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How can Modi not cry, today?

Last updated on: May 23, 2014 12:21 IST

Narendra ModiNarendra Modi had to be emotional. Fighting the media, sailing against trends where only the rich and powerful are able to navigate in state and national politics, Modi brewed his own cocktail of ideas and formulae. He has reached here on his own strength, intellect, cunning and merit, says Sheela Bhatt/

This was the biggest moment in Narendra Modi's life.

He has been invited by President Pranab Mukherjee to form the government.

In front of dozens of television cameras, in the forecourt of the majestic Rashtrapati Bhavan, Modi demonstrated pride on his face.

Earlier in the day, inside Parliament's Central Hall, all the MPs of his party and of the National Democratic Alliance unanimously selected Modi as their leader. On the basis of that, President Mukherjee invited him to form the government.

For this stupendous success he has toiled untiringly since L K Advani made the mother of all political blunders in Pakistan in June 2005.

Modi assessed that there was nobody who can measure up to Advani in the Bharatiya Janata Party. After Atal Bihari Vajpayee's retirement, Advani was the most powerful and most revered leader within the BJP.

Then Advani's political gamble to call Mohammad Ali Jinnah secular in an attempt to tone down his Ayodhya image failed spectacularly.

Since that day Modi has never looked back. He walked, and then ran, to close the distance between Advani and him. Today Modi has crossed the finishing line in that marathon.

Finally Modi has reached the top. He is on top of the saffron world and as a bonus he also leads the biggest political alliance in Parliament in three decades.

How can he not cry, today?

For he has reached here on his own strength, intellect, cunning and merit.

There were bound to be memorable moments because Modi was entering Parliament for the first time. It was hard-won recognition after facing the wrath of the same people who were sitting alongside him and in front of him. Like L K Advani, who was to his left, and Sushma Swaraj, Murli Manohar Joshi and Nitin Gadkari who were sitting facing him in the front row.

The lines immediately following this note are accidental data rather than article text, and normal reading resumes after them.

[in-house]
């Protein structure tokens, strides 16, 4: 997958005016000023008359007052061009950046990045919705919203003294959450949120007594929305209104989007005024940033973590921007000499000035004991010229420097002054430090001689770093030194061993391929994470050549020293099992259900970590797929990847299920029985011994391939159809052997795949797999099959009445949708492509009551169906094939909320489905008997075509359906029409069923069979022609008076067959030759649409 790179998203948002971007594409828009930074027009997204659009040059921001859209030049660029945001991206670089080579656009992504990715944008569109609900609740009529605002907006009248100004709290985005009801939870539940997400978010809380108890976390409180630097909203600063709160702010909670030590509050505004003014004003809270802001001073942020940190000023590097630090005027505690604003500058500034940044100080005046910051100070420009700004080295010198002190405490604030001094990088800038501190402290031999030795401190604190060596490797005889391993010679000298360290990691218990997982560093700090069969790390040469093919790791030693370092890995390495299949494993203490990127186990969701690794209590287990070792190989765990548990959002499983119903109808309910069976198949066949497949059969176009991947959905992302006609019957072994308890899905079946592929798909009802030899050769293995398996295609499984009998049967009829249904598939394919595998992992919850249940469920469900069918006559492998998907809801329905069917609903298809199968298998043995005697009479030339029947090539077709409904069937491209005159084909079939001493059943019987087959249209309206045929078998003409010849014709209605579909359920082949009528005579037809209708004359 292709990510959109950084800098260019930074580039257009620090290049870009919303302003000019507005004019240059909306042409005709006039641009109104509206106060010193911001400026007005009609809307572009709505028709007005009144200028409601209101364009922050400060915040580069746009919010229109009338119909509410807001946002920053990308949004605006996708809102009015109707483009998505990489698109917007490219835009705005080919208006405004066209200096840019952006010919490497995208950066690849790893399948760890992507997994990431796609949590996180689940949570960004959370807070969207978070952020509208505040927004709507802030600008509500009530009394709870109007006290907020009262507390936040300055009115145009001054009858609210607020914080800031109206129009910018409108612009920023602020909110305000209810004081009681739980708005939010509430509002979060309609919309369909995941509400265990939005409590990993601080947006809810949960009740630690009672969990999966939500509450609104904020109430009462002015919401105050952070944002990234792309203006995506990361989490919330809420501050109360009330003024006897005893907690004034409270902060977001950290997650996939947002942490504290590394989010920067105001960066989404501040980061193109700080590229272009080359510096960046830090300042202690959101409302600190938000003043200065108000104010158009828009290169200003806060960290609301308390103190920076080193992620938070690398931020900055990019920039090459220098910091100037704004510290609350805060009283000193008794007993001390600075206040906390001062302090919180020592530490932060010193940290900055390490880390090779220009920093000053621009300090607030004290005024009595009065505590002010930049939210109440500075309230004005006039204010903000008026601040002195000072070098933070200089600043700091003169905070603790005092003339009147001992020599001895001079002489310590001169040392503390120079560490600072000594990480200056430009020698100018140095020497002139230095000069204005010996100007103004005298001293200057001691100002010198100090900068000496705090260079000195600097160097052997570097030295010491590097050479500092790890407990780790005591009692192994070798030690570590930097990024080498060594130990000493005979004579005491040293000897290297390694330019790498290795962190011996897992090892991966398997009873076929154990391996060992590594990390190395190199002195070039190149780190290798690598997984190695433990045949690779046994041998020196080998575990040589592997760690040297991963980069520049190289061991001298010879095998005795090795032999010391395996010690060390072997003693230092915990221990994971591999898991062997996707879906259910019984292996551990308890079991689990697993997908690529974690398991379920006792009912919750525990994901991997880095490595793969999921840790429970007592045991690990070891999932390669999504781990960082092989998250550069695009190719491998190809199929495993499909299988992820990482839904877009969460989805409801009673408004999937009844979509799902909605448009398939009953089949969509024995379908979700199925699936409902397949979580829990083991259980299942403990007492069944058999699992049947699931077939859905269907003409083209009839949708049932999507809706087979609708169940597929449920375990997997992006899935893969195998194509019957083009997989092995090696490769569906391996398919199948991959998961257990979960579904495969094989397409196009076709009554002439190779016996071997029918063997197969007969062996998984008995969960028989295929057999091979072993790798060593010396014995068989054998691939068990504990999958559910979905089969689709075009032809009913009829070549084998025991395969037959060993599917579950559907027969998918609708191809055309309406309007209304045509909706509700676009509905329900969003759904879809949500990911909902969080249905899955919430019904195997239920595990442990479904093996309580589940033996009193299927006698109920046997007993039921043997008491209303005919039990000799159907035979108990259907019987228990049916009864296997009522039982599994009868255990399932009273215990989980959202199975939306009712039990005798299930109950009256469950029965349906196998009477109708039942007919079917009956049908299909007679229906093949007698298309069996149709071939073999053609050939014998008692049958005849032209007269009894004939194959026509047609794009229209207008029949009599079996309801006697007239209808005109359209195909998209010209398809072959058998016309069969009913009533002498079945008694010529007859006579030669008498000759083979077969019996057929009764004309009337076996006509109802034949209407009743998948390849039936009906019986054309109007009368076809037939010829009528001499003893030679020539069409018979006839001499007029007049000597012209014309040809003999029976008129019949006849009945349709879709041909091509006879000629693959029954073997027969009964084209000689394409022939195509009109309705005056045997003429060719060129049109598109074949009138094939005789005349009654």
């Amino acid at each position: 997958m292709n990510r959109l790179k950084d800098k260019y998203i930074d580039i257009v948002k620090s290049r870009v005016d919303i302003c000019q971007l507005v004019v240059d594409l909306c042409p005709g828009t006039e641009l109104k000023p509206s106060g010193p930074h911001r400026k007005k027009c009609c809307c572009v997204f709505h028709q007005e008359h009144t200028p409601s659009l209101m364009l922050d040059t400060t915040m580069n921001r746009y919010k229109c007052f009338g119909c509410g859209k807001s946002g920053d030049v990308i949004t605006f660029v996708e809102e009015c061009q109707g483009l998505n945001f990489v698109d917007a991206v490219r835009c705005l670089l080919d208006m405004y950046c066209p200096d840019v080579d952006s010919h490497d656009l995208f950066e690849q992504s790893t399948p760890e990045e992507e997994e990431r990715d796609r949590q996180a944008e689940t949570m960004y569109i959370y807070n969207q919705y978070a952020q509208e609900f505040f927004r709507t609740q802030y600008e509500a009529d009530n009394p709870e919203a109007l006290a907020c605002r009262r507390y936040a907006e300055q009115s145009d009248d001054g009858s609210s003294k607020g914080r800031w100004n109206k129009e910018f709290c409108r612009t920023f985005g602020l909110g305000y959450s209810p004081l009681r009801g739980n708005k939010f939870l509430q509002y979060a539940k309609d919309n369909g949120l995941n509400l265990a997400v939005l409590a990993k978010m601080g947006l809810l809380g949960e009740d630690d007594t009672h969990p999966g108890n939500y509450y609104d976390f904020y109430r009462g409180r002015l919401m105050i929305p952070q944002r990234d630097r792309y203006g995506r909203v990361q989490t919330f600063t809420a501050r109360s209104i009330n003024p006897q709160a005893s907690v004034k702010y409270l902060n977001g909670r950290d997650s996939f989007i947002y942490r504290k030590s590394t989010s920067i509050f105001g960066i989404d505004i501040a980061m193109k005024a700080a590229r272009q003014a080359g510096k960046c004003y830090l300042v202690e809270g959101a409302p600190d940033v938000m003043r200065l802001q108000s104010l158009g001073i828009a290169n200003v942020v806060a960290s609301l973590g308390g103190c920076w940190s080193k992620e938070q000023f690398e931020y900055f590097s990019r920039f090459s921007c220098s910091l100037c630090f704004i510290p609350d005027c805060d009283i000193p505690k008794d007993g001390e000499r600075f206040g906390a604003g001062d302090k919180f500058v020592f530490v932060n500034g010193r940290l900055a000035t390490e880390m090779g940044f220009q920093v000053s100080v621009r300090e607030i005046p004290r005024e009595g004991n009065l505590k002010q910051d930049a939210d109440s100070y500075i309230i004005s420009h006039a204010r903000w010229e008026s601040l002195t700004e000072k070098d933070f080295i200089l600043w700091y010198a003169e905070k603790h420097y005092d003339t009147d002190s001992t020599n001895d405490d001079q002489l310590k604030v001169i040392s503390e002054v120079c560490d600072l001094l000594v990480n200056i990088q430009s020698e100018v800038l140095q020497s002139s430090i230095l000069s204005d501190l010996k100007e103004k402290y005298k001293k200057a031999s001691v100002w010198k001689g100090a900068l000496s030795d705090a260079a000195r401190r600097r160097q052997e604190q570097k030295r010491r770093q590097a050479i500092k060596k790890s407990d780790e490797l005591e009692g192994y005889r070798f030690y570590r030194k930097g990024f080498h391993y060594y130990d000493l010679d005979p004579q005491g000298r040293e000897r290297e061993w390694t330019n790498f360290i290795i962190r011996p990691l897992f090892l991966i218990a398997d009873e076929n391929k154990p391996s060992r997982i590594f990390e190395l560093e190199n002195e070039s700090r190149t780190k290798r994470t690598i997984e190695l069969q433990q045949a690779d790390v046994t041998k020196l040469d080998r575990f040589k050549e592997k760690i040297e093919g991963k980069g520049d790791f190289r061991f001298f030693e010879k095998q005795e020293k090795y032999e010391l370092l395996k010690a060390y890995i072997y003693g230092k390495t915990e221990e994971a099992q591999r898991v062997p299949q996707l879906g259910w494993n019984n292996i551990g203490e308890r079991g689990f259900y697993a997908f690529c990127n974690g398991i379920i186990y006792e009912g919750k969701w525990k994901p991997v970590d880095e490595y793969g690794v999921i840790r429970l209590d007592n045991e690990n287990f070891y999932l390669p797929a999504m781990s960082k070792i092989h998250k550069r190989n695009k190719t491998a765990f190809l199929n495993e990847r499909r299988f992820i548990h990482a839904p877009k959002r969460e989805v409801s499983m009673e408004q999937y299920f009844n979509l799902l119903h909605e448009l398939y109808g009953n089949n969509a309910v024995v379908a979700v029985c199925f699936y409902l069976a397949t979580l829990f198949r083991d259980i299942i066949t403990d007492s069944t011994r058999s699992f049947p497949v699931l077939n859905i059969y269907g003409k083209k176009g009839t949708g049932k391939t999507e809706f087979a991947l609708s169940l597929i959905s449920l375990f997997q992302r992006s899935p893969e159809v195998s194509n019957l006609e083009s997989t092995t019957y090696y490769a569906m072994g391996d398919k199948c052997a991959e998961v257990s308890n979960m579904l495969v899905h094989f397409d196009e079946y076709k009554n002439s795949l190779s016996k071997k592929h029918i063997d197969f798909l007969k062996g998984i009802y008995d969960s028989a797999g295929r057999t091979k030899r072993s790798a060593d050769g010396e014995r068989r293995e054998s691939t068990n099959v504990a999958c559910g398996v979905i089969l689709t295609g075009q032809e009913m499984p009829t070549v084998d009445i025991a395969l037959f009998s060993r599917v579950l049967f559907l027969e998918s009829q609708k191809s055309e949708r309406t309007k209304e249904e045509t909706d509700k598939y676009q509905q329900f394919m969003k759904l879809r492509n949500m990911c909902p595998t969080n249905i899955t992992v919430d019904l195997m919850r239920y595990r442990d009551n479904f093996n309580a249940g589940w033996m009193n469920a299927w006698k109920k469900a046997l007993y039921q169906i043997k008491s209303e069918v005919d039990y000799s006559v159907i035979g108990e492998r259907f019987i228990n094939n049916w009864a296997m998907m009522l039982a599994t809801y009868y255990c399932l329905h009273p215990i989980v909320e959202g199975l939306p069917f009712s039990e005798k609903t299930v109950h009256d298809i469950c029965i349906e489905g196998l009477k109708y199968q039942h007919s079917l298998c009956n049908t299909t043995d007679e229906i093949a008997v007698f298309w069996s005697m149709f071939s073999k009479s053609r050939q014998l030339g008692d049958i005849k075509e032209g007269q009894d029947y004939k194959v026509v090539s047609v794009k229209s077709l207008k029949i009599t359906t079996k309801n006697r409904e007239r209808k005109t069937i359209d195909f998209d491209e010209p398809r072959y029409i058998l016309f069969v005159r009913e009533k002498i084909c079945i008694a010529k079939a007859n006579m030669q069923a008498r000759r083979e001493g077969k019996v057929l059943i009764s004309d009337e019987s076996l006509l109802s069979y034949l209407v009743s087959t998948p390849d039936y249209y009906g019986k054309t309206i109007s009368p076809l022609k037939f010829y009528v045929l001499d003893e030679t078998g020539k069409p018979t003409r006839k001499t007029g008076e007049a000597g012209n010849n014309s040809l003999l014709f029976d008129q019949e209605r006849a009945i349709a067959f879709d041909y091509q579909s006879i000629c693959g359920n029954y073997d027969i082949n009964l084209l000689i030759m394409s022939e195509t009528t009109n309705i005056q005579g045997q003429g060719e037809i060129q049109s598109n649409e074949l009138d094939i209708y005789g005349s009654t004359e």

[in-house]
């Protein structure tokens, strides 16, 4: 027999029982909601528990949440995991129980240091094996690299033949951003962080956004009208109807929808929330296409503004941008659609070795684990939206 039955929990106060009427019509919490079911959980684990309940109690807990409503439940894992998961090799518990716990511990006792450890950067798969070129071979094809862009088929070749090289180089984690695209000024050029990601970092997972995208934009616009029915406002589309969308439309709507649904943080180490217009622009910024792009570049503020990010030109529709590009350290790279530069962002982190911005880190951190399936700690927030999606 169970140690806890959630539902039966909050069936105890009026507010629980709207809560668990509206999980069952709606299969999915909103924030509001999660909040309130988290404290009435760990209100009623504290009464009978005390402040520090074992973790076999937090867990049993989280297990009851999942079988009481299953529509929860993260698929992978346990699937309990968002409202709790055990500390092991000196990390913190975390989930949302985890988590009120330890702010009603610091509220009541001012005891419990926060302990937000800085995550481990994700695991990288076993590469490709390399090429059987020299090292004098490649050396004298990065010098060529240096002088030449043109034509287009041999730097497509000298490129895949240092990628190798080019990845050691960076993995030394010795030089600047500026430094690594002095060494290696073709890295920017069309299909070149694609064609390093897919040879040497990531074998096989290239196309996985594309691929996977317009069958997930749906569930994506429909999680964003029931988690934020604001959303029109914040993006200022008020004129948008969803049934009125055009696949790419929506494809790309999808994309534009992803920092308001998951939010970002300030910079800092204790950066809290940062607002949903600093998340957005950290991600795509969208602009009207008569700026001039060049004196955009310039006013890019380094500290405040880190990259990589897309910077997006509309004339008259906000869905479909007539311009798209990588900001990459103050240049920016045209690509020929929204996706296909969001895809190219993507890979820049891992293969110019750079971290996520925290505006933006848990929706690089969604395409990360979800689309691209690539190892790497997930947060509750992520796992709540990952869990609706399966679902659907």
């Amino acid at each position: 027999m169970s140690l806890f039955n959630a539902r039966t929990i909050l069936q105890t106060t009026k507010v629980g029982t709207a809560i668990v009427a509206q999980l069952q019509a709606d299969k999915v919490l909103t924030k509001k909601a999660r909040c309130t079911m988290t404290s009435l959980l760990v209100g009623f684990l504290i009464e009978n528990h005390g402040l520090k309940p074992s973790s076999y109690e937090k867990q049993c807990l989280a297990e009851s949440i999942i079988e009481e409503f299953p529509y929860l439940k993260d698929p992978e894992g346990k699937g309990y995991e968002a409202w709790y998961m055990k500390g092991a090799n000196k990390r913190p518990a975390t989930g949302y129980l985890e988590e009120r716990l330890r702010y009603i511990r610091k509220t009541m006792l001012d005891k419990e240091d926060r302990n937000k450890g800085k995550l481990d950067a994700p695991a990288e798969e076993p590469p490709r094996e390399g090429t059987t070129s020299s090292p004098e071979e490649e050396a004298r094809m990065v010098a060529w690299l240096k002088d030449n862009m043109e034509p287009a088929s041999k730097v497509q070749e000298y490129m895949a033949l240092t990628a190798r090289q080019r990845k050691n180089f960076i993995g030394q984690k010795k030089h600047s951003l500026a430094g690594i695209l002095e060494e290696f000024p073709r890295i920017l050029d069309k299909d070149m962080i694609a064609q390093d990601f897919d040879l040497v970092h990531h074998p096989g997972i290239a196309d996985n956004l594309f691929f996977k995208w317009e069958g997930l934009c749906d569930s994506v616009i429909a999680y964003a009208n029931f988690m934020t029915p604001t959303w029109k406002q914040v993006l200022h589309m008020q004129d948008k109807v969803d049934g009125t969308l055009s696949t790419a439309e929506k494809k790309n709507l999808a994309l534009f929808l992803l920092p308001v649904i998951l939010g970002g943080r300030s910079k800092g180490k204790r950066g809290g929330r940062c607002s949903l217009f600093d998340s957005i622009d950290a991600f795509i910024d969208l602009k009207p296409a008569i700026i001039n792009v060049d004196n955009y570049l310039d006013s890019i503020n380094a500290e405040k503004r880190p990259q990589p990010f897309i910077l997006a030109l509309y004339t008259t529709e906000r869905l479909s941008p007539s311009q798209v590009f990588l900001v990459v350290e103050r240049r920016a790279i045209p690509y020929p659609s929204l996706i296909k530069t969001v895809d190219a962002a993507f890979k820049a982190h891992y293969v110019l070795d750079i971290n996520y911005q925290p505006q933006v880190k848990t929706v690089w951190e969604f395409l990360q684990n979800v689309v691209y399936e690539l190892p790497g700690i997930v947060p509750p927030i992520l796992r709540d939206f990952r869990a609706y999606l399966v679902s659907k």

Modi had to be emotional. Fighting the media, sailing against trends where only the rich and powerful are able to navigate in state and national politics, Modi brewed his own cocktail of ideas and formulae and hit the Congress by adopting even a few of its tricks -- like sewing interesting caste alignments and allies in Uttar Pradesh, Bihar, Andhra Pradesh and Tamil Nadu.

His predicament and his triumph both showed in his speech. He mentioned with emphasis the poor people of India. On this important day Modi said, 'A new hope has arisen in the common man. This is the biggest significance of this election result. At the end of the day for whom is the government? It is for the poor. The new government will dedicate itself to the poor, the youth and for the safety and security of the mothers and sisters, those in the rural areas, the oppressed and the deprived.'

It was a moment that could touch hearts if seen through close-up shots of the man of the moment. The media could not hear Modi's speech properly because the sound system in Parliament was faulty. However, in political events like these, more than words the events are overwhelmed by the body language of the political leader who is at the centre of national focus.

Inside Central Hall, Modi showed his warmth and hugged only a select few. The rest was a formality and sometimes it was forced smiles, hugs and handshakes.

Modi gave a warm hug to the Telugu Desam Party's Nara Chandrababu Naidu and Tamil actor-turned-politician Vijaykanth of the Desiya Murpokku Dravida Kazhagam. Also, he paid heartfelt compliments to Pondicherry Chief Minister N Rangaswami. And when Anupriya Patel of the Apna Dal greeted him, Modi tenderly blessed her.

Needless to say, he was cold to Uddhav Thackeray who wanted to see Sushma Swaraj as the NDA's prime ministerial candidate.

Amit Shah, who was sitting in the front row, was most sought after by BJP MPs. Many young MPs were seen touching his feet.

Advani, who lost out to Modi in the attempt to lead the BJP and NDA, showed in one nano moment his displeasure when he reminded the audience that even though he was proposing (prastav rakh raha hoon) the name of Modi as leader of the BJP parliamentary party, it was already destined because his party had already chosen him as its prime ministerial candidate. He was implying that the decision taken at Goa, when Modi was declared the BJP's prime ministerial candidate, was a fait accompli.

After saying so, Advani formally proposed Modi's name as leader of the BJP parliamentary party.

In fact, the Central Hall had so many new faces that it gave an idea of the times to come. Modi and Amit Shah planned the election in such a way that 70 plus MPs were elected only because the people wanted the BJP's lotus or Modi. Never before has the Central Hall of Parliament seen so many BJP MPs.

The message from Central Hall was that a new era has dawned in New Delhi. There are many surprises in store.

One not so big surprise will be that Modi will rule the BJP as superstar Amitabh Bachchan ruled Bollywood for years.

When Bachchan was at the top, from positions two to 10 there was nobody who could come close to him. Here, Modi is at number one to 10 and there is nobody in the 11th position.

Image: Narendra Modi breaks down during his speech in the Central Hall of Parliament.

Sheela Bhatt/